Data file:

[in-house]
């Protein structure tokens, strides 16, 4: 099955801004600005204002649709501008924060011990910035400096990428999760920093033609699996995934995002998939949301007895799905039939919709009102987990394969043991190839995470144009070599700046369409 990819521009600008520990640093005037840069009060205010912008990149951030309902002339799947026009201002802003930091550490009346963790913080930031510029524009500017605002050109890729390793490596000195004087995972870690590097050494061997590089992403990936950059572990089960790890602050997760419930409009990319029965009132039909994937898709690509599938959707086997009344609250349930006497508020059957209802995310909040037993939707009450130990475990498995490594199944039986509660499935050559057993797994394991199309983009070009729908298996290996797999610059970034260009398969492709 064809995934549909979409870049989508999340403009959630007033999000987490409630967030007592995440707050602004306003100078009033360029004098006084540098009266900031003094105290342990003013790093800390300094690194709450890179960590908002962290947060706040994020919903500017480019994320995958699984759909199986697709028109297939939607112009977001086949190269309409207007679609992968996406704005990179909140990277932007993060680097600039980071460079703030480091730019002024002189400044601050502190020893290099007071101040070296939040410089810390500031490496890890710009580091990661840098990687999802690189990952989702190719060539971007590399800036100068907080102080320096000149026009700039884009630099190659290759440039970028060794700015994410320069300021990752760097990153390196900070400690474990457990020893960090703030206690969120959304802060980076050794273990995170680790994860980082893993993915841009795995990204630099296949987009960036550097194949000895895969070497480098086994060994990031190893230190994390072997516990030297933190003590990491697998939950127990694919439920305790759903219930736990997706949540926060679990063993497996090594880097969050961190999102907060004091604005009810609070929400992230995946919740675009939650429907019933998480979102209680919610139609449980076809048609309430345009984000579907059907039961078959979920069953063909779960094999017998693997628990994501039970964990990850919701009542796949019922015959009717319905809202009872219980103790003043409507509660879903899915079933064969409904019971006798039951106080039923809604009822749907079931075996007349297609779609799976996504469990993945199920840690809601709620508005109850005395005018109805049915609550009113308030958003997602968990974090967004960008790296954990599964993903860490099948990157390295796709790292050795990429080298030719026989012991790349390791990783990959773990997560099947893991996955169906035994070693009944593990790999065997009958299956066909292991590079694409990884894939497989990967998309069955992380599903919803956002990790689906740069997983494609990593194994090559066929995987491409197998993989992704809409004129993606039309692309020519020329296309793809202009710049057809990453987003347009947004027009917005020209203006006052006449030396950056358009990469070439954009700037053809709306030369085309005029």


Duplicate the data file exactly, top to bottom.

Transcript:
[in-house]
């Protein structure tokens, strides 16, 4: 099955801004600005204002649709501008924060011990910035400096990428999760920093033609699996995934995002998939949301007895799905039939919709009102987990394969043991190839995470144009070599700046369409 990819521009600008520990640093005037840069009060205010912008990149951030309902002339799947026009201002802003930091550490009346963790913080930031510029524009500017605002050109890729390793490596000195004087995972870690590097050494061997590089992403990936950059572990089960790890602050997760419930409009990319029965009132039909994937898709690509599938959707086997009344609250349930006497508020059957209802995310909040037993939707009450130990475990498995490594199944039986509660499935050559057993797994394991199309983009070009729908298996290996797999610059970034260009398969492709 064809995934549909979409870049989508999340403009959630007033999000987490409630967030007592995440707050602004306003100078009033360029004098006084540098009266900031003094105290342990003013790093800390300094690194709450890179960590908002962290947060706040994020919903500017480019994320995958699984759909199986697709028109297939939607112009977001086949190269309409207007679609992968996406704005990179909140990277932007993060680097600039980071460079703030480091730019002024002189400044601050502190020893290099007071101040070296939040410089810390500031490496890890710009580091990661840098990687999802690189990952989702190719060539971007590399800036100068907080102080320096000149026009700039884009630099190659290759440039970028060794700015994410320069300021990752760097990153390196900070400690474990457990020893960090703030206690969120959304802060980076050794273990995170680790994860980082893993993915841009795995990204630099296949987009960036550097194949000895895969070497480098086994060994990031190893230190994390072997516990030297933190003590990491697998939950127990694919439920305790759903219930736990997706949540926060679990063993497996090594880097969050961190999102907060004091604005009810609070929400992230995946919740675009939650429907019933998480979102209680919610139609449980076809048609309430345009984000579907059907039961078959979920069953063909779960094999017998693997628990994501039970964990990850919701009542796949019922015959009717319905809202009872219980103790003043409507509660879903899915079933064969409904019971006798039951106080039923809604009822749907079931075996007349297609779609799976996504469990993945199920840690809601709620508005109850005395005018109805049915609550009113308030958003997602968990974090967004960008790296954990599964993903860490099948990157390295796709790292050795990429080298030719026989012991790349390791990783990959773990997560099947893991996955169906035994070693009944593990790999065997009958299956066909292991590079694409990884894939497989990967998309069955992380599903919803956002990790689906740069997983494609990593194994090559066929995987491409197998993989992704809409004129993606039309692309020519020329296309793809202009710049057809990453987003347009947004027009917005020209203006006052006449030396950056358009990469070439954009700037053809709306030369085309005029």